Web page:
Despite women’s interest in well-paying blue-collar careers, tradeswomen currently comprise less than 2 percent of the workforce in building trades nationwide. Being one of the few high-paying careers for people without a college degree, trade workers also benefit from having unions, yet the barriers to entry for women remain high.
A new study, “Gendered Homophobia and the Contradictions of Workplace Discrimination for Women in the Building Trades,” published in the June 2014 issue of Gender & Society, provides insight on the way gender and sexual discrimination dissuade women from joining the blue-collar ranks.
Sociologists Amy Denissen (California State University, Northridge) and Abigail Saguy (University of California, Los Angeles) interviewed 63 women and apprentices in the construction trades, including electricians, surveyors, carpenters and metal workers). The interviewees varied by race, age, years working in the trades and sexual orientation.
Denissen and Saguy explain that when women enter trade work, men often feel threatened. This stems from the building trades being traditionally seen as “men’s work.” The study finds that tradeswomen are sexually objectified and occupationally discriminated against in an attempt to neutralize the threat tradeswomen pose to men’s perceived right of privileged access to these lucrative careers.
While more than half of the women identified as straight, their male colleagues typically perceived them as lesbians and “not real women.” Tradesmen sexualize both straight and lesbian women, delegitimating them in the workplace.
Because tradeswomen challenge stereotypes about femininity, both straight and lesbian tradeswomen are subject to homophobia. However, Denissen notes that lesbian tradeswomen face greater risks in navigating their sexual identity in the workplace.
Lesbian tradeswomen, in addition to facing additional scrutiny as women, must also assess whether to reveal or conceal their sexual identity. Whether tradeswomen are open, closed or selective about their sexual orientation, most are still subjected to hostile advances and face greater pressures when reporting these events.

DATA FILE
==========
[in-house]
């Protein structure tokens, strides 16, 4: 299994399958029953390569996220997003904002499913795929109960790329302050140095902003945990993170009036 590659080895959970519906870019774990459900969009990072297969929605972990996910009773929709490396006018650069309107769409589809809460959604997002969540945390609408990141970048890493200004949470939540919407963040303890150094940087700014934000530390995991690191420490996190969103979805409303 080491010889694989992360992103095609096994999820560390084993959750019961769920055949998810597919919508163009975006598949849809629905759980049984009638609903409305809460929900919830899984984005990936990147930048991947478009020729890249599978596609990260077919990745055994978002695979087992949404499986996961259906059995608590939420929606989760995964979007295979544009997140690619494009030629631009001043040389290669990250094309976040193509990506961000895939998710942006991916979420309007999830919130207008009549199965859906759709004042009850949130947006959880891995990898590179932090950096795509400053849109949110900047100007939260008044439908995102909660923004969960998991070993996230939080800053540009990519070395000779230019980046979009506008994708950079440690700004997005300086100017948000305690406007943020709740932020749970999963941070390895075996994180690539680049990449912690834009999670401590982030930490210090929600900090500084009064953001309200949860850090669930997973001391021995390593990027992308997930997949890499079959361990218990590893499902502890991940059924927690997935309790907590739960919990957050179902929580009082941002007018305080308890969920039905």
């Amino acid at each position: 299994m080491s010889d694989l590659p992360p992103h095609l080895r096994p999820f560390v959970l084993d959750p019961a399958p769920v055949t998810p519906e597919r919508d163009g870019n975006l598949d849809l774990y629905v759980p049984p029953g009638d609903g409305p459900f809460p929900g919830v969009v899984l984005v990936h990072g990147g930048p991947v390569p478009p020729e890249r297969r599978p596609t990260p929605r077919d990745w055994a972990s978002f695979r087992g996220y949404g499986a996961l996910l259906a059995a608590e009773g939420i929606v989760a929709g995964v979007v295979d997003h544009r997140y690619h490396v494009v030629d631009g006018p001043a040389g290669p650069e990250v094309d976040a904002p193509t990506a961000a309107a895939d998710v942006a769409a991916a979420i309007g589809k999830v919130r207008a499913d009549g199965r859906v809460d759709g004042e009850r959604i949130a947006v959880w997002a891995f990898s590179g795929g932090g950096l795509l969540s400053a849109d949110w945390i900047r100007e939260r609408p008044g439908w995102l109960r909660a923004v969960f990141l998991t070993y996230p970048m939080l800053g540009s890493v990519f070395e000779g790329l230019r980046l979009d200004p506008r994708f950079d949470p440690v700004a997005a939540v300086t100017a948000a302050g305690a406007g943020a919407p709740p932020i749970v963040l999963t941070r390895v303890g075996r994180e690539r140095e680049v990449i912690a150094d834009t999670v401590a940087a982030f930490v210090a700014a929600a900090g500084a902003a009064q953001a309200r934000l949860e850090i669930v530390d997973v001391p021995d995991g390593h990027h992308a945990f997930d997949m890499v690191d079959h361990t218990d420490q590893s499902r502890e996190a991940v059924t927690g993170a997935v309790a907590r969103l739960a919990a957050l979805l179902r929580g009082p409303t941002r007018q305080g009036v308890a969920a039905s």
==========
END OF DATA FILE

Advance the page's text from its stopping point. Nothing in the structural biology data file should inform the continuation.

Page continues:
- According to the research, women who complain are sometimes labeled as “sexual harassment lady” or “looking for a lawsuit.”
- One respondent, “fearing for her job … initially refused to report a sexual assault incident but ultimately did so, upon the urging of the superintendent and the coworker who witnessed the assault.” She never saw the assailant again.
- Hostile working conditions included having electrical wires turned on while tradeswomen were working on them, having tools dropped on them or finding feces in their hard hats.
Lesbian tradeswomen are hesitant to join forces with other tradeswomen, gay or straight, to protect themselves and other tradeswomen from gendered homophobia and discrimination in the workplace. However, the authors note that there are coalition-building activities, such as tradeswomen’s conferences and active online tradeswomen’s groups. More specifically, the authors suggest that encouraging men to join forces with women to work towards improved working conditions may prove most successful in eliminating gender and sexual discrimination in the trades.
Photo of two women workers in 1942 from Wikimedia Commons
Sociologists for Women in Society works to improve women’s lives through advancing and supporting feminist sociological research, activism and scholars. Founded in 1969, SWS is a nonprofit scientific and educational organization with more than 1,000 members in the U.S. and overseas. For more information, contact Dr. Joey Sprague, professor of sociology at the University of Kansas and SWS executive officer, at email@example.com. Follow us on Twitter and Facebook.